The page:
LHA(R)

The FY 2005 Budget requests $44.2 million in R&D for LHA(R). LHA(R) concept designs are being evaluated within the context of Joint Seabasing and power projection. This ship will be the centerpiece of the Expeditionary Strike Group, a contributor to the Expeditionary Strike Force, and will carry expeditionary warfare through the middle of this century.  The ship will leverage the future Sea Based environment and greatly enhance command and control capabilities and at sea training for embarked forces.  The resulting design is planned to provide a transformational capability that is interoperable with future amphibious and Maritime Prepositioning Force ships, high-speed vessels, and advanced rotorcraft like the MV-22 and CH-53X, and the Joint Strike Fighter.  This funding supports design development leading to a planned ship construction award in FY 2008.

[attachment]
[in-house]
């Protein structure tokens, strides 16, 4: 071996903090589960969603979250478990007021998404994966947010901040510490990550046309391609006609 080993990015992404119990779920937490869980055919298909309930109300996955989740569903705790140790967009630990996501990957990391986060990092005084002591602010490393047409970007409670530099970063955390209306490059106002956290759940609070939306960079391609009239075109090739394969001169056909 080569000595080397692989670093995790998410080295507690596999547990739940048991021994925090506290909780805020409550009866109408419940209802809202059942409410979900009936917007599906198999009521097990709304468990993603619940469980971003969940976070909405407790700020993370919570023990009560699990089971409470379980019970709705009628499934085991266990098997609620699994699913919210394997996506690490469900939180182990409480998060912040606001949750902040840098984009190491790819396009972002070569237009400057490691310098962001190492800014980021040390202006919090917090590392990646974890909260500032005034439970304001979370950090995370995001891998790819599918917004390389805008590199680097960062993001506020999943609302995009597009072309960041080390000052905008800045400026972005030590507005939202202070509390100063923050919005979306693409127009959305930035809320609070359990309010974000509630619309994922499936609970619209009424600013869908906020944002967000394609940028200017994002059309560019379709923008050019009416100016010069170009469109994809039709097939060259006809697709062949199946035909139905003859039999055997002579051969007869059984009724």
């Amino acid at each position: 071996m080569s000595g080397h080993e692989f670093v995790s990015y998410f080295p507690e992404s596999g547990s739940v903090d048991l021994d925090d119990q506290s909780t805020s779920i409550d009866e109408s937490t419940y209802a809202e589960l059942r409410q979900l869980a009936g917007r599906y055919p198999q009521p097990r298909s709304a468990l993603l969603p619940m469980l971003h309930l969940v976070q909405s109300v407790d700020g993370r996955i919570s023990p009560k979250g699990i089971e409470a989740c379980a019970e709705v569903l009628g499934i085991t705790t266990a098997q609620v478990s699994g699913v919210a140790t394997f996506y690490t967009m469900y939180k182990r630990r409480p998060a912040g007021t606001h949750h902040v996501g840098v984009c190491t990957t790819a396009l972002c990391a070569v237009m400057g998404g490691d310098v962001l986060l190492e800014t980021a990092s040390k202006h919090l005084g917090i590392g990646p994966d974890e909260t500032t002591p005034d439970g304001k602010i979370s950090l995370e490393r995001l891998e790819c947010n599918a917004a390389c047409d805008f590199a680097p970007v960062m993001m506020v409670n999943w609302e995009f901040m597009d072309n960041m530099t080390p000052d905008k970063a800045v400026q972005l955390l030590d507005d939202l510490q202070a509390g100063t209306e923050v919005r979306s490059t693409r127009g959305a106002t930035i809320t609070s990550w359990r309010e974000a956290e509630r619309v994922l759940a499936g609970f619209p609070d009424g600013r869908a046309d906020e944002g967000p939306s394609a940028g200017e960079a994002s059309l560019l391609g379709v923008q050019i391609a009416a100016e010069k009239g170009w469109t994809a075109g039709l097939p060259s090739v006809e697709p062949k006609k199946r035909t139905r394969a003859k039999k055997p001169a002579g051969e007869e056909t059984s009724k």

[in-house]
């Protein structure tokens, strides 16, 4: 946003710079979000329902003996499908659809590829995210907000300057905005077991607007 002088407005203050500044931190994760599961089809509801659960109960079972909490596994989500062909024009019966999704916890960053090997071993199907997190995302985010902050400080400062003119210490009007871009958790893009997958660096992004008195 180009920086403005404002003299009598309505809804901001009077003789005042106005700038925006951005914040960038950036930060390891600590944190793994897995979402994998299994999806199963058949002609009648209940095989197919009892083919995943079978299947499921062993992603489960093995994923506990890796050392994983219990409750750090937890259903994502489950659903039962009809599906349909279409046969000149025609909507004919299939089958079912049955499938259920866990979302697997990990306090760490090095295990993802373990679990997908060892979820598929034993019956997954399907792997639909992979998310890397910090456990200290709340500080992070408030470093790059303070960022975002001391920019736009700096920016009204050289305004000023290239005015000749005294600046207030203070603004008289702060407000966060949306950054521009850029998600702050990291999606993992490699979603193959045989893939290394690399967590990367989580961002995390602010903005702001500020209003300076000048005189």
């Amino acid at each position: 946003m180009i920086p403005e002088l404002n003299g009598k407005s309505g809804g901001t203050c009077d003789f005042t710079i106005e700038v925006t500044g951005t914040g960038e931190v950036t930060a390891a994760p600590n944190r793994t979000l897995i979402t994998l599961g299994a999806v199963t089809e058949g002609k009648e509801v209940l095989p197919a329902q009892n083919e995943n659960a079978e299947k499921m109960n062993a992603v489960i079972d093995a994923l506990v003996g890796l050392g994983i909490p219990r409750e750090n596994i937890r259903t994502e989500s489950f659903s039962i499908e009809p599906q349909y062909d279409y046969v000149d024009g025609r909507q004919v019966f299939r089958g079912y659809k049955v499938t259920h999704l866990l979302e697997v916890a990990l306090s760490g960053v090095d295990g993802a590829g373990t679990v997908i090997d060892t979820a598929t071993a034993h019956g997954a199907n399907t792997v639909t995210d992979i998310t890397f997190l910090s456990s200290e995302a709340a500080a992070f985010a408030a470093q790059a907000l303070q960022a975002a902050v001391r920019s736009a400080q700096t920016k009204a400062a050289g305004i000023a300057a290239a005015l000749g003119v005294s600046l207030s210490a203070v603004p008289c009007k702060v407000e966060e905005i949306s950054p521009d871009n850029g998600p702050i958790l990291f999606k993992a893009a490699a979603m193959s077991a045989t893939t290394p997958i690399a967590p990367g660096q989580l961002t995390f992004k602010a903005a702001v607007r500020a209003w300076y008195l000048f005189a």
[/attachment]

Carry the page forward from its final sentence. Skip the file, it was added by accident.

Auxiliary Dry Cargo Ammunition Ship (T-AKE)

The FY 2005 Budget request includes $768 million for the seventh and eighth ships.  The first four ships have been authorized and appropriated and are under contract with NASSCO for construction.  Exercise of the option for the fifth and sixth ships occurred in January 2004.  Lead ship construction commenced in September 2003, with a projected delivery date of October 2005.  The second ship is projected to deliver in FY 2006, while the third and fourth ship deliveries are projected for FY 2007.

Cobra Judy